I’ve always felt a little dismayed that human development, arts funding, education, equality, job satisfaction and high-level democracy don’t explicitly equate to your capacity to become a cultural heavyweight. At present these things are measured by little bumps to foreign relations or tourism, but I can’t help but think an appropriately equipped society ought to gain some kind of Influential Culture situation, officiating it.
The power of culture can sometimes be invisible, but not when K-pop, marvel movies, or britpop invasions consume every waking thought of millions across the world, catapulting a nation’s position on the world stage, multiplying immigration, and inspiring generations of free thinkers. These advantages are deliberately engineered by governments because they sell more than a product oversees, they sell a happy way of life.
In a way, this is the entire conceit of liberalism. The erosion of the working week, the development of job satisfaction and the quest to a more complete humanism doesn’t net you much, when arguably these efforts are what transformed us from medieval peasants to valued working citizens. In a free country, anyone can conceivably become the world-renowned artist, thinker, athlete or performer of our time, but with an ever corporatising dystopia looming, and work-life balance faltering, many believe such aspirations are under threat.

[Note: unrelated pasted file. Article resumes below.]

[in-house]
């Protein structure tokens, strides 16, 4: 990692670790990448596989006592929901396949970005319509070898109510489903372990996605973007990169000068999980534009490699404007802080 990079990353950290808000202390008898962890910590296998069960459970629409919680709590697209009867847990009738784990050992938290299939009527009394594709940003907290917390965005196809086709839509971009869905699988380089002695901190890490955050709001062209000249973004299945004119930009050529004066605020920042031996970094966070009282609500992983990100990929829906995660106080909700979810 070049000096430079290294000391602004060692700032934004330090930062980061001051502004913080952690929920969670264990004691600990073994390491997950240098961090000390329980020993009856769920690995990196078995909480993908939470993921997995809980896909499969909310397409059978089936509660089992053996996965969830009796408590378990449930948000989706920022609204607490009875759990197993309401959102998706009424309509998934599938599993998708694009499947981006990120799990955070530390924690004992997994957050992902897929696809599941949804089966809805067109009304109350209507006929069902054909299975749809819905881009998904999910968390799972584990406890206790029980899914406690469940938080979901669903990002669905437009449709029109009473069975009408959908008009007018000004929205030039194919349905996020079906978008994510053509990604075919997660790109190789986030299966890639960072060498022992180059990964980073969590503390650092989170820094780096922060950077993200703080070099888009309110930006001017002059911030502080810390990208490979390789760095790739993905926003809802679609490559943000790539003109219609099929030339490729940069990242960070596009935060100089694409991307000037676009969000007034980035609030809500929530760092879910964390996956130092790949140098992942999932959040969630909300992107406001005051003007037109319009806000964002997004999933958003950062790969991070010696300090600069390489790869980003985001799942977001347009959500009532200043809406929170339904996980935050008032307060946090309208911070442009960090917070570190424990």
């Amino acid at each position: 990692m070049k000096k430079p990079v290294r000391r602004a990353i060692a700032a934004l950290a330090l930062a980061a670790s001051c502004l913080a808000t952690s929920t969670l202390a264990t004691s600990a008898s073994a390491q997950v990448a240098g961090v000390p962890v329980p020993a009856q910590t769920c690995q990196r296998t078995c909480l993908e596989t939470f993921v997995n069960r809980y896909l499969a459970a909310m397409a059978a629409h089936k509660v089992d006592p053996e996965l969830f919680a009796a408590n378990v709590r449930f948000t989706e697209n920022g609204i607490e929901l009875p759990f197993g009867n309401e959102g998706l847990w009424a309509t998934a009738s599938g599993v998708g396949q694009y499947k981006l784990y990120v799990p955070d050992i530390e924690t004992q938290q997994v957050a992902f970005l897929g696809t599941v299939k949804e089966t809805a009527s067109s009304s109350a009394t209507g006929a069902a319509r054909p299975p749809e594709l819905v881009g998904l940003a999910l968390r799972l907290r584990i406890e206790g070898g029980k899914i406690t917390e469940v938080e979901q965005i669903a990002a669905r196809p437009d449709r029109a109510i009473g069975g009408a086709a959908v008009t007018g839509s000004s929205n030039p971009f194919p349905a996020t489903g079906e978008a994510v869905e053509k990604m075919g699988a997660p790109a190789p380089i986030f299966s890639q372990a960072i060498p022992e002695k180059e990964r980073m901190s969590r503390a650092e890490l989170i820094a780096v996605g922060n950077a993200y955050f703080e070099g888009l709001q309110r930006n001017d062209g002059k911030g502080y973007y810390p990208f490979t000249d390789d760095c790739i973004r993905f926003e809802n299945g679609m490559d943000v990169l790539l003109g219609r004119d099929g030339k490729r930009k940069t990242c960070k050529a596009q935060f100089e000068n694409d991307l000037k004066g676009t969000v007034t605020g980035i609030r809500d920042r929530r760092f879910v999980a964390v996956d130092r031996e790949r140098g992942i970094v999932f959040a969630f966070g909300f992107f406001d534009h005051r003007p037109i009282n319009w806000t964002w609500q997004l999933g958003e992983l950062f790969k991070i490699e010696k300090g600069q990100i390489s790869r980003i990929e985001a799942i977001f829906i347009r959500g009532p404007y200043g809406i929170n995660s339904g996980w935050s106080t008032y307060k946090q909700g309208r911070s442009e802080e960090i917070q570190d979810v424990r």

I dunno about you guys but I always felt that was one of the key political frontiers of our time.
K-Pop is definitely a huge example of that, yeah.
Also Manga/Anime in Japan although they have less of a focus on it and from what I’ve heard the artists there often feel left quite alone, having to resort to influential sponsorships which limit the scope of their works etc.
But South Korea? They literally consider culture an export good. They are working hard to make K-Pop as palatale to foreigners as possible, and it’s working! K-Pop is utterly huge.
Anyone got any numbers on that v western pop music?
No, but this happened recently:
The soft power of cultural domination is a very real thing. Arguably, it played a key role in the conclusion of the cold war.
I find this claim in the message of this article that sending a political message is bad for comics, strange.
Sex sells, which is political according to feminism. Fascist imagery sells, that’s why people like Darth Vader (undoubtedly he is also cool, but his violent behaviour is not really as obsessed over as giving women a bigger role in Disney Films, even him murdering children doesn’t take away from his appeal as opposed to giving women a bigger role and being in positions of power). I guess what they mean is that certain kinds of political messages don’t sell as well as others.
I don’t see much deconstruction of Batman’s wealth and vigilantism as opposed to making his city better, because one makes a better story and another doesn’t? So appealing to a particular kind of politics sells better?
Or the mainstream of a culture’s politics is considered apoltical?